Scientists for the first time detected both gravitational waves and light created by the merging of two neutron stars. This sensational event has opened doorways to understanding various facets of the universe.
About 130 million years ago, two neutron stars collided into each other setting off immense amounts of energy and gravitational waves. The reverberations of this event reached us a few weeks back, taking the entire scientific world by storm.
On the 16th of October, 2017, the European Southern Observatory (ESO) announced an unprecedented discovery stemming from the discovery of both gravitational waves and light from the same event. The earlier discovery of gravitational waves last year had groundbreaking effects – and this observation has taken us a step ahead in understanding these waves.
The first observations of this event happened on 17 August, 2017 at around 8.41 AM, ET. The LIGO and Virgo interferometers detected gravitational waves passing through the earth. Moments later, NASA’s Fermi Gamma-ray Space Telescope and ESA’s International Gamma Ray Astrophysics Laboratory detected a short-lasting gamma ray burst in similar regions of the sky. This lead to the undoubted conclusion that the gravitational waves and the burst arose from a single event. A more explicit solidification of the discovery occurred 11 hours after the initial observation, when scientists detected a bright spot in the galaxy NGC4993.
This particular discovery occurred not in one or two observatories, but in 70 observatories which made observations in multiple wavelengths of light.
“I had never seen anything like it,” said Stephen Smartt, who led the observations with the ESO. “Our data, along with data from other groups, proved to everyone that this was not a supernova or a foreground variable star, but was something quite remarkable.”
Scientists have long known that a merger of inspiraling neutron stars would consequently form a kilonova. A kilonova is an explosive event that is multifold times brighter than a supernova. Although the kilonova was an established idea, this is the first ever time one has been observed.
A hundred years ago, Albert Einstein had accurately predicted the existence of ripples in the fabric of spacetime, known as gravitational waves. These wiggles had been at the cutting-edge of science in 2016, and their discovery was lauded recently with the Nobel Prize in Physics this year. The Laser Interferometer Gravitational-Wave Observatory (LIGO) had detected them for the very first time last year. These waves are set off by the most violent happenings in the universe – exploding stars, colliding black holes and neutron stars. These waves travel at the speed of light away from the source, which is why the gravitational waves and the gamma ray burst of the recent neutron star collision were observed at around the same time. These waves are encoded with the information of the merger of the systems of black holes or neutron stars, taking us a long way in understanding the working of the universe.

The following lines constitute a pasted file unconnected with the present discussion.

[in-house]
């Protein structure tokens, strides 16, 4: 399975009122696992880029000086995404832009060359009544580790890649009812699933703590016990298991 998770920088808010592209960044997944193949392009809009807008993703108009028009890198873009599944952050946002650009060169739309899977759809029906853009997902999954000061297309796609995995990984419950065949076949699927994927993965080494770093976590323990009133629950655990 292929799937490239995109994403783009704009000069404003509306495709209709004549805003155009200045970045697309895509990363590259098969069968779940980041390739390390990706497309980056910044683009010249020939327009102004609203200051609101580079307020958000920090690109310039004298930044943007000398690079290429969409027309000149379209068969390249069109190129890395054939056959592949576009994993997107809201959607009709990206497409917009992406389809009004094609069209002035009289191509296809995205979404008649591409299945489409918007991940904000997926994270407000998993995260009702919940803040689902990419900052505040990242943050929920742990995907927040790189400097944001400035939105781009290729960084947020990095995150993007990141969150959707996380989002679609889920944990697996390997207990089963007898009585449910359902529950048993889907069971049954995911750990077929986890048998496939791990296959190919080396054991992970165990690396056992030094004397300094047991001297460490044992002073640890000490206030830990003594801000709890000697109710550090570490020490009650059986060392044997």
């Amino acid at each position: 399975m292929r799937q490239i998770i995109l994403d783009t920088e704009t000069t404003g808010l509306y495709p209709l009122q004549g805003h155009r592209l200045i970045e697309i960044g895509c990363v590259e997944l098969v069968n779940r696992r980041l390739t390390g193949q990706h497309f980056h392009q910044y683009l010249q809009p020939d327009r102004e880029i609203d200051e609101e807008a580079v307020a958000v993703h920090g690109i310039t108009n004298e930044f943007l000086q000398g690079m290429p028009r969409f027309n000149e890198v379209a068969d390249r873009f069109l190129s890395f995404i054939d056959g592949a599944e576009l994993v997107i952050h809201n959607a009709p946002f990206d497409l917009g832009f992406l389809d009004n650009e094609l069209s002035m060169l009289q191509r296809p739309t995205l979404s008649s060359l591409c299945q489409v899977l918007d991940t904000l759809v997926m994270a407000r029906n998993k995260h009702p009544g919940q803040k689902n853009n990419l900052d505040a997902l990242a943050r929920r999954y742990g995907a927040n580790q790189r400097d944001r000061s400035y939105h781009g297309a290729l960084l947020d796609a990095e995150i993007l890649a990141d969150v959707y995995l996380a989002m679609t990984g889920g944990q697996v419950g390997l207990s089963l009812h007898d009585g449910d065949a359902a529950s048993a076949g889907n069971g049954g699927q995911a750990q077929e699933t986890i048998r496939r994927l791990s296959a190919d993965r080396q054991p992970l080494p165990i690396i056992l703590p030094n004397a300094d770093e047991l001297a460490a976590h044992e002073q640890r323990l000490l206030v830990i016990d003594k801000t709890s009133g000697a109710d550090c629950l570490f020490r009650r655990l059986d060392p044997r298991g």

WHAT IS A NEUTRON STAR?
As the name suggests, neutron stars are composed of neutrons that are packed in an extremely dense form. When a star exhausts its fuel and explodes, a supernova occurs, which causes the core of the star to collapse inward on itself. If the star is 2 to 3 times more massive than our sun, the mass of the core keeps compressing under the effect of gravity to become a black hole eventually. However, if the star is a little less massive, the compression of the core will make protons and electrons to combine to give neutrons which form an immensely dense mass – a neutron star.
When two neutron stars orbit each other, they expend energy in the form of gravitational waves. So, as they lose energy, they spiral in closer to each other finally colliding to create a kilonova. This phenomenon emits incredible amounts of energy and a large amount of debris. It is in this debris that heavy elements in the periodic table like gold, lead and platinum are found. Building these elements require an excess of neutrons that are well provided in neutron stars. With intense study, scientists say that this particular collision puffed out debris that contained more than ten thousand earths worth of precious metals.
Evidently, this discovery of the neutron star merger will open up new avenues in understanding where these heavy elements come from and the process of their forging from these stars.
SUMMING IT ALL UP
This detection of the collision of two neutron stars has probably commenced a new era in science. With multiple observatories working independently and yet cooperatively, we have been able to put together seemingly unrelated events into a single, groundbreaking discovery.
With scientific facilities improving day by day, we are sure to have more and more questions of the universe answered.